The ancestors of the first aborigines may have come from Southeast Asia to what is now Australia some 50,000 years ago. For thousands of years, the aborigines lived a primitive, peaceful, and nomadic life, undisturbed by outsiders.

Until British settlement began late in the 18th century, Australia remained inhabited only by the aborigines. However, as early as the second century A.D., some ancient map makers were indicating the probable existence of a large, unknown continent south of Asia. The actual discovery of Australia followed the expansion of Portuguese, Dutch, and Spanish trade into Asian waters.

Important dates in Australia (before 1788)
45,000-60,000 B.C. The Aborigines reached Australia from Southeast Asia.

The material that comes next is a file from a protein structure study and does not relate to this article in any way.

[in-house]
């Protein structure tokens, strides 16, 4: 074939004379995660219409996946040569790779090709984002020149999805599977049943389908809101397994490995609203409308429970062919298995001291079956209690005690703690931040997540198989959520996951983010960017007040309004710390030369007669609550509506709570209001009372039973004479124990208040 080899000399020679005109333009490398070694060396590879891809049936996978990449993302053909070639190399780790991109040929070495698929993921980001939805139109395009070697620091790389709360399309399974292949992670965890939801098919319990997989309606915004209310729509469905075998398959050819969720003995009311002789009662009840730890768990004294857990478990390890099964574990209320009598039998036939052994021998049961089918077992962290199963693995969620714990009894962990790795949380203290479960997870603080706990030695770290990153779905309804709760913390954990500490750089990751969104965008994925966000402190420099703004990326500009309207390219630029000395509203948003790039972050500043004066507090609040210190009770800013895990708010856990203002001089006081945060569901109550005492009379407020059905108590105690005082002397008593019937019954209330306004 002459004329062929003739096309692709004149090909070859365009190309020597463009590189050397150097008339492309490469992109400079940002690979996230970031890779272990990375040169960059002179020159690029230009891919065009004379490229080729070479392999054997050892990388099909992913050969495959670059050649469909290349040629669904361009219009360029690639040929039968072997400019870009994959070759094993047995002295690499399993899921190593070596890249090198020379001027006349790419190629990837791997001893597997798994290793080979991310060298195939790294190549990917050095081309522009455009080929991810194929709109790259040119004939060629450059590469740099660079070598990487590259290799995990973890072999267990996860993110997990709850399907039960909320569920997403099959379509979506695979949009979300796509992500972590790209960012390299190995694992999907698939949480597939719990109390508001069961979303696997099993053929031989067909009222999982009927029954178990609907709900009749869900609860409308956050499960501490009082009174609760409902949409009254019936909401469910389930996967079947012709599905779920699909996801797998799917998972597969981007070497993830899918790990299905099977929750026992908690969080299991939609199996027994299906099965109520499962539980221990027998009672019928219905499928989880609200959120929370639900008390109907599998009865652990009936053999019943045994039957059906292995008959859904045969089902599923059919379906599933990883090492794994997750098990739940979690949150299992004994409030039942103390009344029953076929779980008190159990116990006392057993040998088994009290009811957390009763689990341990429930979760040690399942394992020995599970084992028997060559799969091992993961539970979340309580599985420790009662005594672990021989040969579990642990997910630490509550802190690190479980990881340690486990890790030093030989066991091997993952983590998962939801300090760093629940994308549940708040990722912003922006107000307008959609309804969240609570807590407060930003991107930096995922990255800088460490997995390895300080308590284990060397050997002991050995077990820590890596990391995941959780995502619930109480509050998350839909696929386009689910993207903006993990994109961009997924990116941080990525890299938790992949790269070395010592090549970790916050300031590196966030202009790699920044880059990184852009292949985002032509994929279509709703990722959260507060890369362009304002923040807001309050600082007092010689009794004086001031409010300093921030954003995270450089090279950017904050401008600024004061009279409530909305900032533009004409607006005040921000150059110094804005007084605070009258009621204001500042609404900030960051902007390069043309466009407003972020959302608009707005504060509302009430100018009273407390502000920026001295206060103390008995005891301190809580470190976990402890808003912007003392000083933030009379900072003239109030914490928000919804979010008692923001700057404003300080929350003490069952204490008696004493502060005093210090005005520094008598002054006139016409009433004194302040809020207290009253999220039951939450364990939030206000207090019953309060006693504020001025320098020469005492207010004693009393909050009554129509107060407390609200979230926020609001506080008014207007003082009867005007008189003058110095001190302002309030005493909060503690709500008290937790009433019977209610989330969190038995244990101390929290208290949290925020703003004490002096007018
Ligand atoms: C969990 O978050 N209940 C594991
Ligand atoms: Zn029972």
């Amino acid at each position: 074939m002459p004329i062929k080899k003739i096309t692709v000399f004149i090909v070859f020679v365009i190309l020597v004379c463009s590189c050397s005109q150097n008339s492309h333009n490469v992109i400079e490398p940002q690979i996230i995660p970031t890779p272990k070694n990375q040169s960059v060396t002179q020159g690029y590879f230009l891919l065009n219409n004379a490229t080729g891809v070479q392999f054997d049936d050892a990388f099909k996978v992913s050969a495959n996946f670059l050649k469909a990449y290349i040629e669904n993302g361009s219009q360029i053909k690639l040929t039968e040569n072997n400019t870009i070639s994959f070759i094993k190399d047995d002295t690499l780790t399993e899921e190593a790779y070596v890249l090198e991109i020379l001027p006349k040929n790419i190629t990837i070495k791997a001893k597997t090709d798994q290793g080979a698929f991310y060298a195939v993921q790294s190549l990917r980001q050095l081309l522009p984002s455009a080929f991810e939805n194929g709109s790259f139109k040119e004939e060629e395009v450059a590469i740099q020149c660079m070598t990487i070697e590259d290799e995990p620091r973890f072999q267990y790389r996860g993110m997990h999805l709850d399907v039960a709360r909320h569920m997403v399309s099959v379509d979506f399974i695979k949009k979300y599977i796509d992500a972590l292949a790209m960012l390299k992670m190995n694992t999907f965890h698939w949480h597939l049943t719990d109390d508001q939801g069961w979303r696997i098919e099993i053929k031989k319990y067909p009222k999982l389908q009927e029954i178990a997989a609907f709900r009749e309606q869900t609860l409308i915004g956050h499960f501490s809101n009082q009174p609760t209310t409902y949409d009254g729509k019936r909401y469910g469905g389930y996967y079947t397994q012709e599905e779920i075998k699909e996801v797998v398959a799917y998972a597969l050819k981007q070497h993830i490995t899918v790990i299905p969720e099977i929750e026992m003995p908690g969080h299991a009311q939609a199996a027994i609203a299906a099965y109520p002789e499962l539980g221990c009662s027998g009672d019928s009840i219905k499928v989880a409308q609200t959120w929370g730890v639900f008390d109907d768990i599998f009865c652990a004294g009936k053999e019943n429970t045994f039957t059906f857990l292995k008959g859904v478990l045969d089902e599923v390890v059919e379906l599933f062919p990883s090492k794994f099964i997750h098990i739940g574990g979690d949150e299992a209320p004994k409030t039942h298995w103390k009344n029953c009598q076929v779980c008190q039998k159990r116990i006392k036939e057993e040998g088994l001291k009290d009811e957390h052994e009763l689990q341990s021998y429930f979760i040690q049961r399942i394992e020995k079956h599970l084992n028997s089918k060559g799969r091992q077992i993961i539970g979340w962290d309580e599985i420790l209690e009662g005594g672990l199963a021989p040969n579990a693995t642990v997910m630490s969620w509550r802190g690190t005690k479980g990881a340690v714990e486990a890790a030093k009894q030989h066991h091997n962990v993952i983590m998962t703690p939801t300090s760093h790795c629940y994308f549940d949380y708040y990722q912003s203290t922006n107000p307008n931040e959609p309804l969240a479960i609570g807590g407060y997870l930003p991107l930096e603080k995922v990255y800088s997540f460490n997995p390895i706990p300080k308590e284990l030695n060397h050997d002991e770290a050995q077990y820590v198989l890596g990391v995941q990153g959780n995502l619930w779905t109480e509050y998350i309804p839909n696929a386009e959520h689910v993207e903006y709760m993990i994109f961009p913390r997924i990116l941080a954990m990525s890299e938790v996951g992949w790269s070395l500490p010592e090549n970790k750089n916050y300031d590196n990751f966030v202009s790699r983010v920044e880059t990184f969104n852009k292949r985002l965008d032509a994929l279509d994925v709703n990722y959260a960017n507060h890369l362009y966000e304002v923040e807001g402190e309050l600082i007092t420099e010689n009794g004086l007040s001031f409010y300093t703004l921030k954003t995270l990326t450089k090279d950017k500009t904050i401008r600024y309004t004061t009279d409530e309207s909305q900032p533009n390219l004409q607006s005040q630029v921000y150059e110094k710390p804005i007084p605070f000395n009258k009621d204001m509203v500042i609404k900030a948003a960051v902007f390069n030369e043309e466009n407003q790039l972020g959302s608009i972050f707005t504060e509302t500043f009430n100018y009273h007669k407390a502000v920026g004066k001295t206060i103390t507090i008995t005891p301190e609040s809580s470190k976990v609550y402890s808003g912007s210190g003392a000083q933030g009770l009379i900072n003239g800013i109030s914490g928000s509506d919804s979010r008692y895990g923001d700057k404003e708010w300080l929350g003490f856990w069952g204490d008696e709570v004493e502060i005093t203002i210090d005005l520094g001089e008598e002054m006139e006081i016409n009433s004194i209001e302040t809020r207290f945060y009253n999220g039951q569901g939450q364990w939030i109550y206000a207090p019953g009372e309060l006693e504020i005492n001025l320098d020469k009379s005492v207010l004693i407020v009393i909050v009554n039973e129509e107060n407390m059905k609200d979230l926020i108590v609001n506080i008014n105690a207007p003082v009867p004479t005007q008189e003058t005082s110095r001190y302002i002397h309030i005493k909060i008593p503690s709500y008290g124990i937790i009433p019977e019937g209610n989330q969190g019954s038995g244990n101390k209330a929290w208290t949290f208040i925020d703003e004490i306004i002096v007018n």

6,000 B.C. Rising sea levels separated Tasmania from the mainland at the end of the last great ice age. Aborigines on the island were separated from mainland Aborigines by Bass Strait.
A.D. 1606 The Dutch captain Willem Jansz made the first recorded European exploration of the Australian coast, sailing along the western side of the Cape York Peninsula.
1642 The Dutch explorer Abel Tasman charted the southern coast of Tasmania and the southern island of New Zealand.
1770 The English navigator James Cook sailed completely around the New Zealand islands, proving they were not part of Australia. He then charted the eastern coast of Australia, claiming it for Britain.